VideoYou need the Flash Player (version 7 or higher) to view this clip - download Flash. http://podcast.open.ac.uk/open2media/money-programme/series7/james_fleck.flv Copyright BBC
Anyone can be an inventor
We’re moving towards a time when people using products or making, doing things can spot opportunities that can then change or contribute back to either improving the eventual product or, indeed, generating new products, and in a sense Dyson is an example of that. He was a quintessential user, ultimately, and he saw that in using the vacuum cleaner, it didn’t work very well when it got clogged up, that's a problem he sought to solve. So that, in a sense, is rather different from the industry itself investing in research and ending up with new products.
The new Victorian era
That's what we’re seeing here, is really just a return to the terrific enthusiasm that took place in Victorian times for lots of gadgets and physical inventions, and there was a terrific popular interest at that time, so we’re seeing a sort of return to popularity, popular culture of innovation, if you like, that has gone away for a while when big industry captured, seemed to capture, all of the ideas and no one thought they could make a dent, so I think that's a good thing.
It’s not up to the Patent Office to decide whether something’s a good idea because it may be that you’ve got an idea, and rather than revealing all to your competitors, you may choose to patent in segments, if you like, so each segment may not seem to be such a good idea but it may be a crucial element in the overall device that you’re producing, and that way, so it’s not really up to the Patent Office to say whether this is sensible or not, it is really for the person patenting to decide that this does make sense and they’re willing to invest in that idea.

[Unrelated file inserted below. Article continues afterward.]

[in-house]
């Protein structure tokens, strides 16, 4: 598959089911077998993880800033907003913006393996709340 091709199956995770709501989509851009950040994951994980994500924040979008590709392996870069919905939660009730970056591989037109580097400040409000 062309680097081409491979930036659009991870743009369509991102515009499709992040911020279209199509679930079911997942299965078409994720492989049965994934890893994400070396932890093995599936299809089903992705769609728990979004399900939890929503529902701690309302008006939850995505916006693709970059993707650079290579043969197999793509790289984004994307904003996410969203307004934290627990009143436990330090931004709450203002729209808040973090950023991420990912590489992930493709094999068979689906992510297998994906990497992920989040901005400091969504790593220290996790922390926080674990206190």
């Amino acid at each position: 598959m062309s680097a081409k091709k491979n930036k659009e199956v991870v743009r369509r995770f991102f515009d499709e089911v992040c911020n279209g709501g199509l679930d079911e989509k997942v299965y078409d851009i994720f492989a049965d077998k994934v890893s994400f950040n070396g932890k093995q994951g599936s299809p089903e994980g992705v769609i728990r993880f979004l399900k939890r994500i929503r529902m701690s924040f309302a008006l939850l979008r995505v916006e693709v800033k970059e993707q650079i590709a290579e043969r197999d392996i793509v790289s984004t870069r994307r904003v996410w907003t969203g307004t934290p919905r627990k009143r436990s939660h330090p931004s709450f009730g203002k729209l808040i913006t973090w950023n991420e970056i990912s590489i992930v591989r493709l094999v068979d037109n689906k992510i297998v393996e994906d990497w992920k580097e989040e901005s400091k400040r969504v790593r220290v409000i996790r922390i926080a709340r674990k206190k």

Employee or freelance?
There may be dilution of your ownership rights, if you’re working in a company, but that has to be set against the fact that if you don’t have the resources to fully explore whether your idea is novel, and to develop it properly, then you’ve got nothing, and it’s the old story about 100 per cent of nothing is still nothing for the person who doesn’t have that support. So I think, probably, for most people, to have the support in a working context is an advantage rather than disadvantage, providing they’ve got a reasonable agreement with their employer about sharing the results from any spectacular patent and activity they might come up with.
The creative process
Creativity is often seen as having a blank sheet of paper, but in fact creativity is often enhanced by having restrictions, constraints aid creativity. It’s when you’ve got a very difficult or restrictive problem that if you can crack that, and that takes terrific creativity, you’ve got a good idea, you’re going to be able to make a lot of money out of that if you can solve it.
What makes inventors tick